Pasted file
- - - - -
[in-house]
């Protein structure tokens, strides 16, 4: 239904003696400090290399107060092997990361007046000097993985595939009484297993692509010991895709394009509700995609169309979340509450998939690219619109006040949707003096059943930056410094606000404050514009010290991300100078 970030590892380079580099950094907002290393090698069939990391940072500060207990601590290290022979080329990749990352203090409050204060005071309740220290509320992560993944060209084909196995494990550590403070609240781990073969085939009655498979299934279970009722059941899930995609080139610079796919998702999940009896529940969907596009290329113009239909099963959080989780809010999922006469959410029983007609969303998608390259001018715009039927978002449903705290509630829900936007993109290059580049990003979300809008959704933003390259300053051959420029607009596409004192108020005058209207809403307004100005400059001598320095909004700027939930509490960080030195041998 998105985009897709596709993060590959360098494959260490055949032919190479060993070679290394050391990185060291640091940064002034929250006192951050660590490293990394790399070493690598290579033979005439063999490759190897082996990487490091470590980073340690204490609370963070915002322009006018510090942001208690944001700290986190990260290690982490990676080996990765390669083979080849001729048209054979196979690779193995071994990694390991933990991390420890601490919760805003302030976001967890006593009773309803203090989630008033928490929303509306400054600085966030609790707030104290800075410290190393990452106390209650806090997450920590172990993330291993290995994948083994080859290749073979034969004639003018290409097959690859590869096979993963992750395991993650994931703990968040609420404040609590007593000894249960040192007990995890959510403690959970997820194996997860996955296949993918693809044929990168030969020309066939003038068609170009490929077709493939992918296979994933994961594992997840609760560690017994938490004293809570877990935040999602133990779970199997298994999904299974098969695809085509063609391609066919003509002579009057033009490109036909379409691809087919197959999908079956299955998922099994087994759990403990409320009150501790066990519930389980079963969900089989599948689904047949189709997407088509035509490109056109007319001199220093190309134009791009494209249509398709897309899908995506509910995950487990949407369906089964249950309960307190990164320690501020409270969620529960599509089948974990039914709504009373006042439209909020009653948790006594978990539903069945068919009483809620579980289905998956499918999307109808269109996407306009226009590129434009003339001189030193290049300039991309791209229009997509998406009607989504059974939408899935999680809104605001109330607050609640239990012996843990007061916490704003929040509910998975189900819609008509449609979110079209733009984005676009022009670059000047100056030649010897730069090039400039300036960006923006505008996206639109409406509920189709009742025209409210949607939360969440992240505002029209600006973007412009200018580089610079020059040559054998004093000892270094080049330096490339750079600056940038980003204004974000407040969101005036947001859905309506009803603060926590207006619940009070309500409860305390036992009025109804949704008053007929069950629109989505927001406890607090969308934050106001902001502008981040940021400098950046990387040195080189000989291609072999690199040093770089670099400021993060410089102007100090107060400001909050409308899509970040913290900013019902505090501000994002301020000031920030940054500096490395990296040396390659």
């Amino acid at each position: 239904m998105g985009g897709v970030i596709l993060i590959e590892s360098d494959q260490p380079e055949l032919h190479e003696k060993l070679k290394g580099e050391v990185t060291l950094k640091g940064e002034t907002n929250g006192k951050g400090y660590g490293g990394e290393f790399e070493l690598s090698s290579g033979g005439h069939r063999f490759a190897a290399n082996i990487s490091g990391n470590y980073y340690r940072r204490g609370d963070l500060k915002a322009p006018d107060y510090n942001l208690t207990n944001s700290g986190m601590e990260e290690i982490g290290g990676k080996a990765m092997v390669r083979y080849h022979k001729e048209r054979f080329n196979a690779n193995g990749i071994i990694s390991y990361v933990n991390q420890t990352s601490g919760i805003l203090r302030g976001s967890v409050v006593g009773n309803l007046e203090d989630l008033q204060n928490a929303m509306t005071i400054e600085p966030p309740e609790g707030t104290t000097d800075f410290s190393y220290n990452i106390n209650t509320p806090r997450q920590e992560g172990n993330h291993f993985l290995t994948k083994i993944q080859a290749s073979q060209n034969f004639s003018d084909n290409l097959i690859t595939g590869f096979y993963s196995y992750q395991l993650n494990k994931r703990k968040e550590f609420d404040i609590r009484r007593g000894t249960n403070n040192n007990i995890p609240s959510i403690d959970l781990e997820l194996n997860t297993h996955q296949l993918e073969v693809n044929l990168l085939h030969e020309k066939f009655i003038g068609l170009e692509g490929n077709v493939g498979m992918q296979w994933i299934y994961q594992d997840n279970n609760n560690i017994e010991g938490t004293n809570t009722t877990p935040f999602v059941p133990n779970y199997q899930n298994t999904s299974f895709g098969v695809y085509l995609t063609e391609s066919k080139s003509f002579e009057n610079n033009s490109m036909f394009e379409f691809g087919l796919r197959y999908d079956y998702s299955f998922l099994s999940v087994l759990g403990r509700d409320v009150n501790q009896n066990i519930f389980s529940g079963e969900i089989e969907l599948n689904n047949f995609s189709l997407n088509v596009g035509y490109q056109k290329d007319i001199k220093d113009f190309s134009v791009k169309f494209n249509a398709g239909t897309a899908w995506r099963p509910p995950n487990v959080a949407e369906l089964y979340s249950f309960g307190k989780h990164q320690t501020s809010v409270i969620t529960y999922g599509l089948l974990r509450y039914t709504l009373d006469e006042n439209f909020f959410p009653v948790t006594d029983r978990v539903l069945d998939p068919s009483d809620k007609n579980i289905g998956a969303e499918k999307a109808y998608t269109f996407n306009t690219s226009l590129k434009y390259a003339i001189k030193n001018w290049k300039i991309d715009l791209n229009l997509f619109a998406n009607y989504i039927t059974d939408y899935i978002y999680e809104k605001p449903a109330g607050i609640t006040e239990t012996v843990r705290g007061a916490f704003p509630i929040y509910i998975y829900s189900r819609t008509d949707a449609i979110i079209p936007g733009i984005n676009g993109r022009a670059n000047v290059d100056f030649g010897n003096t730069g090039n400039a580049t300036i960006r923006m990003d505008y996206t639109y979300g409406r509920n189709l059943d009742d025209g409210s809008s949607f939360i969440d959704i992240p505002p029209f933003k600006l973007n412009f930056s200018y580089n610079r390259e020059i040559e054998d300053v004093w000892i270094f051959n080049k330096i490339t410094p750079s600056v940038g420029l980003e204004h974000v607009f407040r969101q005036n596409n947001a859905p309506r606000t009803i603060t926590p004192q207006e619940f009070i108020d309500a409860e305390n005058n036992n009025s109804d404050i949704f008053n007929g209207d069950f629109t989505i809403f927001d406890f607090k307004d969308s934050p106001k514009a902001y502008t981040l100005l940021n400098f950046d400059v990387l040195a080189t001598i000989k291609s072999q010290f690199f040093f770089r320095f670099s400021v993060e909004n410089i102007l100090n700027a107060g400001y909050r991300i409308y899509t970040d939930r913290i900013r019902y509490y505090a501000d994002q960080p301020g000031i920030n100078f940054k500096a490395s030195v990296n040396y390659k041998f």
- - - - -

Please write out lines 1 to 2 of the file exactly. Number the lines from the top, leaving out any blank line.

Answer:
[in-house]
């Protein structure tokens, strides 16, 4: 239904003696400090290399107060092997990361007046000097993985595939009484297993692509010991895709394009509700995609169309979340509450998939690219619109006040949707003096059943930056410094606000404050514009010290991300100078 970030590892380079580099950094907002290393090698069939990391940072500060207990601590290290022979080329990749990352203090409050204060005071309740220290509320992560993944060209084909196995494990550590403070609240781990073969085939009655498979299934279970009722059941899930995609080139610079796919998702999940009896529940969907596009290329113009239909099963959080989780809010999922006469959410029983007609969303998608390259001018715009039927978002449903705290509630829900936007993109290059580049990003979300809008959704933003390259300053051959420029607009596409004192108020005058209207809403307004100005400059001598320095909004700027939930509490960080030195041998 998105985009897709596709993060590959360098494959260490055949032919190479060993070679290394050391990185060291640091940064002034929250006192951050660590490293990394790399070493690598290579033979005439063999490759190897082996990487490091470590980073340690204490609370963070915002322009006018510090942001208690944001700290986190990260290690982490990676080996990765390669083979080849001729048209054979196979690779193995071994990694390991933990991390420890601490919760805003302030976001967890006593009773309803203090989630008033928490929303509306400054600085966030609790707030104290800075410290190393990452106390209650806090997450920590172990993330291993290995994948083994080859290749073979034969004639003018290409097959690859590869096979993963992750395991993650994931703990968040609420404040609590007593000894249960040192007990995890959510403690959970997820194996997860996955296949993918693809044929990168030969020309066939003038068609170009490929077709493939992918296979994933994961594992997840609760560690017994938490004293809570877990935040999602133990779970199997298994999904299974098969695809085509063609391609066919003509002579009057033009490109036909379409691809087919197959999908079956299955998922099994087994759990403990409320009150501790066990519930389980079963969900089989599948689904047949189709997407088509035509490109056109007319001199220093190309134009791009494209249509398709897309899908995506509910995950487990949407369906089964249950309960307190990164320690501020409270969620529960599509089948974990039914709504009373006042439209909020009653948790006594978990539903069945068919009483809620579980289905998956499918999307109808269109996407306009226009590129434009003339001189030193290049300039991309791209229009997509998406009607989504059974939408899935999680809104605001109330607050609640239990012996843990007061916490704003929040509910998975189900819609008509449609979110079209733009984005676009022009670059000047100056030649010897730069090039400039300036960006923006505008996206639109409406509920189709009742025209409210949607939360969440992240505002029209600006973007412009200018580089610079020059040559054998004093000892270094080049330096490339750079600056940038980003204004974000407040969101005036947001859905309506009803603060926590207006619940009070309500409860305390036992009025109804949704008053007929069950629109989505927001406890607090969308934050106001902001502008981040940021400098950046990387040195080189000989291609072999690199040093770089670099400021993060410089102007100090107060400001909050409308899509970040913290900013019902505090501000994002301020000031920030940054500096490395990296040396390659």